Akasen chitai / Street of Shame (Mizoguchi Kenji, 1956) and the Twilight of the Red Light District in Japan
Speaker: Irene Gonzalez
Mizoguchi Kenji’s last film, Akasen chitai / Street of Shame (1956), became a great box-office success, as well as one of his most acclaimed works in Japan and elsewhere. This all-star production depicts the lives of five prostitutes in a brothel in the famous pleasure district of Yoshiwara while the ban on prostitution is being debated in the Diet. The film was released on 18 March 1956, just two months before the Prostitution Prevention Law was approved in 24 May, putting an end to the long history of state-regulated prostitution. Therefore, as the sex industry was being incessantly discussed in Japanese media in relation to law, medicine, human rights and morality, the film brought the heated debate to the big screen; and some critics even argue that Street of Shame was instrumental in pushing the ban through the Diet.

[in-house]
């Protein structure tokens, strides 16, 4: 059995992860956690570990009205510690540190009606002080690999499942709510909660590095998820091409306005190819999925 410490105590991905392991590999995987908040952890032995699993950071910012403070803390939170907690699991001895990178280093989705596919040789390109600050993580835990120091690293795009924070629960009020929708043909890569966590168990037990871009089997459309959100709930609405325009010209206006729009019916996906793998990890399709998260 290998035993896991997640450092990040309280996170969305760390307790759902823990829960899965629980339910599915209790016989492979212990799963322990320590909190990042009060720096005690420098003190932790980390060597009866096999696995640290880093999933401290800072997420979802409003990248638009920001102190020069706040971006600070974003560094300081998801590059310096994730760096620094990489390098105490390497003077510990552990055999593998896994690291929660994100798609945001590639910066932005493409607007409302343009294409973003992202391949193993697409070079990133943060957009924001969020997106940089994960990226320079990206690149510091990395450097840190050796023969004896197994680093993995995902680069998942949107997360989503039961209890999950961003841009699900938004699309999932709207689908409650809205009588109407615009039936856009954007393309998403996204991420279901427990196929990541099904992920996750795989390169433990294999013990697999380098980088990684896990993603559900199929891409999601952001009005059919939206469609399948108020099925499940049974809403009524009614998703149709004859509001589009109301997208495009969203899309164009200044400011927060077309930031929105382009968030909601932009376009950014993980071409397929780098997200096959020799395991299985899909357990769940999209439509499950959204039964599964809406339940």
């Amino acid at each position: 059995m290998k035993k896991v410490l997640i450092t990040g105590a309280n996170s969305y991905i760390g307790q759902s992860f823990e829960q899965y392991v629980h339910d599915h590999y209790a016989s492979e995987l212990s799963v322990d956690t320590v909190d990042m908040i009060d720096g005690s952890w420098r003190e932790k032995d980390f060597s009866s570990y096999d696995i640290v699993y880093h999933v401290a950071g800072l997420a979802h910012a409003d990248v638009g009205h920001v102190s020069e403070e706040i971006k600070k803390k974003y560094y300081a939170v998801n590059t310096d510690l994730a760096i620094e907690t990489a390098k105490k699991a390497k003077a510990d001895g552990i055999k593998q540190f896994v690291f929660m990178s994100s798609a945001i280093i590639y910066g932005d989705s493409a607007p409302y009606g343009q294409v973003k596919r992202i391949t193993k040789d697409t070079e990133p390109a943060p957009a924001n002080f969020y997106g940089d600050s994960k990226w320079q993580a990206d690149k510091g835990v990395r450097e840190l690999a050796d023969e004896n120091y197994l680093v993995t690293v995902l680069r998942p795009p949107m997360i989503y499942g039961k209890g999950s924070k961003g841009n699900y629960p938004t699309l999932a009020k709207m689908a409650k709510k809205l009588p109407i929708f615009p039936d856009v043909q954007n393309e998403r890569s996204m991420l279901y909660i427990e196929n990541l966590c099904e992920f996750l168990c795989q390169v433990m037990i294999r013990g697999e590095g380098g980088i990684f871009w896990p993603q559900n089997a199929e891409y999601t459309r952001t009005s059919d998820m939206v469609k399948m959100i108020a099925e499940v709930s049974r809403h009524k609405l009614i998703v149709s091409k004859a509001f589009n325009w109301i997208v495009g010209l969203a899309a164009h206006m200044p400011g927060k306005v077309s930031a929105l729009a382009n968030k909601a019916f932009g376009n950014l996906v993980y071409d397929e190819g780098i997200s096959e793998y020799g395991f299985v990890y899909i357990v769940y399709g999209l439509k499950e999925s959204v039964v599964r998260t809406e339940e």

Its popularity and timely release make Street of Shame an extremely significant text to explore how prostitution was perceived in those years of socio-political upheaval and frenetic economic growth during which Japan attempted to redefine its national identity according to international standards. Through a comparative analysis of an array of contemporaneous Japanese media, this paper aims to elucidate the position of Street of Shame in the map of agents imagining prostitution. The examination of Mizoguchi’s film can greatly enrich the discussion of representation of women and sexuality, and illuminate the discourses of power, gender and national identity that, I suggest, were articulated through the depiction of the prostitutes.